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Michael Ableman

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Simon Webster chats with organic farmer and author Michael Ableman about the healing power of growing food. 

Q: What was the best thing to come out of the Sole Food Street Farms [an urban farm created in the slums of Vancouver, Canada] project? 

A: There were two mandates. One was an agricultural mandate – to create a credible model of urban agriculture. I started the Centre for Urban Agriculture in California in the early 1980s, but still after all those years I felt I hadn’t really demonstrated there was the possibility of a full-scale production model in the city.

Sole Food produces 25 tonnes of food annually on five acres. The scale we’re working on is amazing and people would say it has been a success agriculturally. But for me, the biggest success has been social. Sole Food employs 25 people with various issues, mostly around drug addiction and mental illness. We have individuals who came to us as hard-core crack addicts who are now functioning, productive, highly skilled farmers, and that’s really satisfying, probably more than anything else.

Q: What role do you think urban farming and small-scale farming can play in Western industrialised societies?

A: I feel small-scale farming is going to more and more be the dominant model. It’s fairly well documented that the smaller the acreage, the more productive it can be, the better the quality of that production and the more vitally the soils can be maintained. It comes down to more hands and eyes per acre. Small-scale farms are also well positioned to thrive as climate change plays out. They’re more adaptable and may be able to navigate through these changes better than large farms. As for urban farms, there is great opportunity for economic enterprise growing food in our cities. That said, I don’t have any romantic notion that our cities can feed themselves. The conversation we need to have is about where urban farms fit in with our broader food system – what’s appropriate to grow where, and in what quantities.

Q: Organic Gardener visited your 120-acre Foxglove Farm back in 2009. What’s changed on the farm since then?

A: We’ve gone through a simplification process. What are the things we do really well and are unique? What’s our niche in the market? What do we grow that will create the most successful fertility cycle for the land? And what will help us sustain ourselves?

I’m 63, and in great shape, but most of us at this stage of our lives look forward and say, what’s the transition, who’s next, and how do we make opportunities for a younger farmer to take over? Most of my colleagues are having this conversation. I’ve been quoted as saying, if you want your kids to farm, don’t raise them on one, and there’s some truth to it.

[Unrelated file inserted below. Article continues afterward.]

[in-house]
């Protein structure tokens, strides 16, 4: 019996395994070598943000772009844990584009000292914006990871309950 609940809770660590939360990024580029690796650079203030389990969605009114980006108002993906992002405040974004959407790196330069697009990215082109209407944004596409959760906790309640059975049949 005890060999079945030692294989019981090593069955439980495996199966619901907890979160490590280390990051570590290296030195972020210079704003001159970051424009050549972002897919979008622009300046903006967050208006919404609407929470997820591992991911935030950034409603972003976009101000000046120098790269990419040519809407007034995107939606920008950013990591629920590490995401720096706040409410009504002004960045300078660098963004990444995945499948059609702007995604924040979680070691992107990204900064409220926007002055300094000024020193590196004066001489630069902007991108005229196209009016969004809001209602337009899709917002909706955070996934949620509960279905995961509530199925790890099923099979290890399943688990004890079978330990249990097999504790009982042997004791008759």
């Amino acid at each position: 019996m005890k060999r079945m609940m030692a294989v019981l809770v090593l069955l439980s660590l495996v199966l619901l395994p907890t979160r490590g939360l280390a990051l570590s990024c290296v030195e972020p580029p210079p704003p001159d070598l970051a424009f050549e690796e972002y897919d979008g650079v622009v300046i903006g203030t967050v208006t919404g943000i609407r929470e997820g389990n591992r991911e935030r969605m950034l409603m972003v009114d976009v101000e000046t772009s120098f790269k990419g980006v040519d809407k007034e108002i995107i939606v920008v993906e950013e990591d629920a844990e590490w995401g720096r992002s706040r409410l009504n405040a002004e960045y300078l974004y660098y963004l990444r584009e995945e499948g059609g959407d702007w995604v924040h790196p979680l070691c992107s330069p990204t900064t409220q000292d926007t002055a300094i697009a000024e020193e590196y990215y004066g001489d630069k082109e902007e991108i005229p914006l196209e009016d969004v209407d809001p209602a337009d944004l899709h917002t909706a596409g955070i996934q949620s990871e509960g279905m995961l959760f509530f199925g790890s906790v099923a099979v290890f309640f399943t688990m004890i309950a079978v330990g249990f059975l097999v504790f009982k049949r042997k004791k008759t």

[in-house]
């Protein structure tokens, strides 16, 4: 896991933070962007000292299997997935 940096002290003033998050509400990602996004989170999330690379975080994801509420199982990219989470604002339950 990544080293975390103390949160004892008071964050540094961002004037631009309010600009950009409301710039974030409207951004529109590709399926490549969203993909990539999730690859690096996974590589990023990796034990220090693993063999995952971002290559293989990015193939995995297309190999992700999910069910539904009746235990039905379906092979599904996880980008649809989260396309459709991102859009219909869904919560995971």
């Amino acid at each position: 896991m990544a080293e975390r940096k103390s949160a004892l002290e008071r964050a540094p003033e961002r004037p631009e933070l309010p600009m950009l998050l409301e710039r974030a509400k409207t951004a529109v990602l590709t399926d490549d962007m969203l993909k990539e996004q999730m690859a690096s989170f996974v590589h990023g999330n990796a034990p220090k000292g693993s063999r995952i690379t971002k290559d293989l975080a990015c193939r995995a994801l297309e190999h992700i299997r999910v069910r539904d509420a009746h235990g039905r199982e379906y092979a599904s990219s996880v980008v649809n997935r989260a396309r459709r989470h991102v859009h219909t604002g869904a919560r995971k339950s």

When you’re younger it’s OK if you work yourself like crazy. As you get older you think let’s be smarter, let’s narrow the crop mix to things that are going to work for the land, work for the marketplace and work for us.

Q: How has the organic farming movement changed since you started out in the 1970s? 

A: I’ve seen the industrialisation of organics in the [United] States. I’ve seen big changes in what is acceptable in terms of organic production and a whole range of levels of commitment to the basic tenets of organic.

It has been a watering down of the movement. But there is a contingent of individuals who have held strong.We have an obligation to revisit what we’re doing, and to challenge ourselves to continually push the edge. Those of us who have been doing this a while have developed some skills, but we have some questions to ask ourselves. What is our role as we witness climate change? How can we apply our knowledge to help navigate climate change and nurture and teach new farmers?

[Fellow organic pioneer] Elliot Coleman and I formed an organisation a few years back called Agrarian Elders and these are some of the ideas we’re tackling. 

Q: How do you think our food culture is going to change in the coming decades?

A: I think people will become more connected to their food. Climate change may require a decentralisation of food production. It may be better that farmers focus on the engine of the diet – pulses, grains, dairy and meat – while individuals and families and neighbourhoods grow fruit and vegetables. People will need to become more involved. In many ways it will be a positive shift.

Q: How did the Sole Food project affect you personally, and your hopes for the future?

A: In many ways I have been as much a beneficiary of this project as the people we were trying to help. My attitudes have completely changed about addiction and I have new respect for people who deal with that. It’s one of the biggest burdens anyone can carry.

If those folks can lift themselves out of bed each day when they’re dealing with major demons, there’s no question that the rest of us have that potential as well.